Alison Brie is the latest actor to apologize for portraying a person of color on a TV show or film.
In an Instagram post over the weekend, the “Glow” star said she wished that she “didn’t voice the character of Diane Nguyen,” a Vietnamese American character in the Netflix animated series “BoJack Horseman.”
“I now understand that people of color should always voice people of color. We missed a great opportunity to represent the Vietnamese-American community accurately and respectfully, and for that I am truly sorry,” wrote Brie, who added that she “applauds” other actors who previously stepped down from voicing people of color in animated shows.
The 37-year-old says she “learned a lot from them.”
Brie’s apology comes after “BoJack Horseman” creator Raphael Bob-Waksberg shared a lengthy Twitter thread on the logic of casting a white woman to play Diane and how he feels about the decision now.
In addition to saying that hiring Brie was a mistake, he wrote: “We should have hired a Vietnamese writer, and a Vietnamese actress to play Diane — or if not that, changed the character to match who we did hire.”
This is something I am happy to talk about! I can tense up when asked about my mistakes (because I’m worried I’ll say the wrong thing) but it’s good for me to reflect on them and I hope others seeing me do so will help them not make the same mistakes! THREAD (with links!): https://t.co/8mLehLoAHV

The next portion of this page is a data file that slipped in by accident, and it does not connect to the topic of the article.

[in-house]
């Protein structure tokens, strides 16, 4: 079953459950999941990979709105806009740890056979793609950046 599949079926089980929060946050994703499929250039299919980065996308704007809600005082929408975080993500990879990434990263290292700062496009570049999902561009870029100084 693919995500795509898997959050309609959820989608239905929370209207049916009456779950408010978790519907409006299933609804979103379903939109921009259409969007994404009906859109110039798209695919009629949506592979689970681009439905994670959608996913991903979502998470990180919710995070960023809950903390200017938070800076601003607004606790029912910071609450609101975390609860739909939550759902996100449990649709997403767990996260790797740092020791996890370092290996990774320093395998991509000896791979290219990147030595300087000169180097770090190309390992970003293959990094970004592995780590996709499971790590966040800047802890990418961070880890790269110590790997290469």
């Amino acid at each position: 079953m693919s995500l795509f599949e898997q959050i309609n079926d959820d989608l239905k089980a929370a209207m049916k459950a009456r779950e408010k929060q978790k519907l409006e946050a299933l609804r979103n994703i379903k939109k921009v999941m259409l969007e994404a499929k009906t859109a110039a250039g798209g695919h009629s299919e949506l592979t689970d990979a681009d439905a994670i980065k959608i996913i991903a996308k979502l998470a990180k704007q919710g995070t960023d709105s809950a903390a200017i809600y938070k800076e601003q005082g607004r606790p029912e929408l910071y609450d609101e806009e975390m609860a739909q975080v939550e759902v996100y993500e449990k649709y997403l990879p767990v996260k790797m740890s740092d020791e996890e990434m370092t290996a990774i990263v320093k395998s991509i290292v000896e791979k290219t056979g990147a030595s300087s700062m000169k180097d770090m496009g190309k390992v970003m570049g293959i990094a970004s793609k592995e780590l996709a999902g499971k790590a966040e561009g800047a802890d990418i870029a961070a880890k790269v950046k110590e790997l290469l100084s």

— Raphael Bob-Waksberg (@RaphaelBW) June 24, 2020
Bob-Waksberg concluded his thread about the character by saying, “The appearance of diversity without true diversity behind-the-scenes isn’t real representation; worse, it’s appropriation.”
Last week, Kristen Bell and Jenny Slate both issued statements announcing that they would no longer voice their respective characters on “Central Park” and “Big Mouth.” Their reasoning was that their characters on both animated series should have been portrayed by Black or mixed-race actors.
Bell and her show’s creative team apologized and said they’d be recasting the role of Molly with “a Black or mixed race actress and give Molly a voice that resonates with all of the nuance and experiences of the character as we’ve drawn her.”
Slate also apologized and told fans that “ending my portrayal of Missy is one step in a life-long process of uncovering the racism in my actions.”